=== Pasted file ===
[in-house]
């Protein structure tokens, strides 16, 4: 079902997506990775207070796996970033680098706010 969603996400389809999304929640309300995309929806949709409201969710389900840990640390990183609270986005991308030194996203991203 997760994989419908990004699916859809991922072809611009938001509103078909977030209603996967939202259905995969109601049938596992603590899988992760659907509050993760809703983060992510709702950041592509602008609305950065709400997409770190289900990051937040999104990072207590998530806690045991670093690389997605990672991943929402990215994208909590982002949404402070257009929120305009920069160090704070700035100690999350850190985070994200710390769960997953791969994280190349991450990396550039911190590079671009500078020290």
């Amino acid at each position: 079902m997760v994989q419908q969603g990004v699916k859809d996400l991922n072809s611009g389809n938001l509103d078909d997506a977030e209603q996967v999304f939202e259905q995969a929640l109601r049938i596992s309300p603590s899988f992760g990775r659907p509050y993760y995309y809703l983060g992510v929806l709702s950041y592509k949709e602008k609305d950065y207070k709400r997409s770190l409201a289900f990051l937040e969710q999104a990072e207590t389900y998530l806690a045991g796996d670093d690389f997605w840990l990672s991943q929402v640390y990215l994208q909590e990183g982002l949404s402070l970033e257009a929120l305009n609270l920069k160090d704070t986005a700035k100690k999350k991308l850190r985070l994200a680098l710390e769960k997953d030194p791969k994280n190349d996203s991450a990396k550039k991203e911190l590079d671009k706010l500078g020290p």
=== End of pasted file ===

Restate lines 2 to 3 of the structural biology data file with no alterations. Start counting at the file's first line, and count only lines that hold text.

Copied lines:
């Protein structure tokens, strides 16, 4: 079902997506990775207070796996970033680098706010 969603996400389809999304929640309300995309929806949709409201969710389900840990640390990183609270986005991308030194996203991203 997760994989419908990004699916859809991922072809611009938001509103078909977030209603996967939202259905995969109601049938596992603590899988992760659907509050993760809703983060992510709702950041592509602008609305950065709400997409770190289900990051937040999104990072207590998530806690045991670093690389997605990672991943929402990215994208909590982002949404402070257009929120305009920069160090704070700035100690999350850190985070994200710390769960997953791969994280190349991450990396550039911190590079671009500078020290």
């Amino acid at each position: 079902m997760v994989q419908q969603g990004v699916k859809d996400l991922n072809s611009g389809n938001l509103d078909d997506a977030e209603q996967v999304f939202e259905q995969a929640l109601r049938i596992s309300p603590s899988f992760g990775r659907p509050y993760y995309y809703l983060g992510v929806l709702s950041y592509k949709e602008k609305d950065y207070k709400r997409s770190l409201a289900f990051l937040e969710q999104a990072e207590t389900y998530l806690a045991g796996d670093d690389f997605w840990l990672s991943q929402v640390y990215l994208q909590e990183g982002l949404s402070l970033e257009a929120l305009n609270l920069k160090d704070t986005a700035k100690k999350k991308l850190r985070l994200a680098l710390e769960k997953d030194p791969k994280n190349d996203s991450a990396k550039k991203e911190l590079d671009k706010l500078g020290p």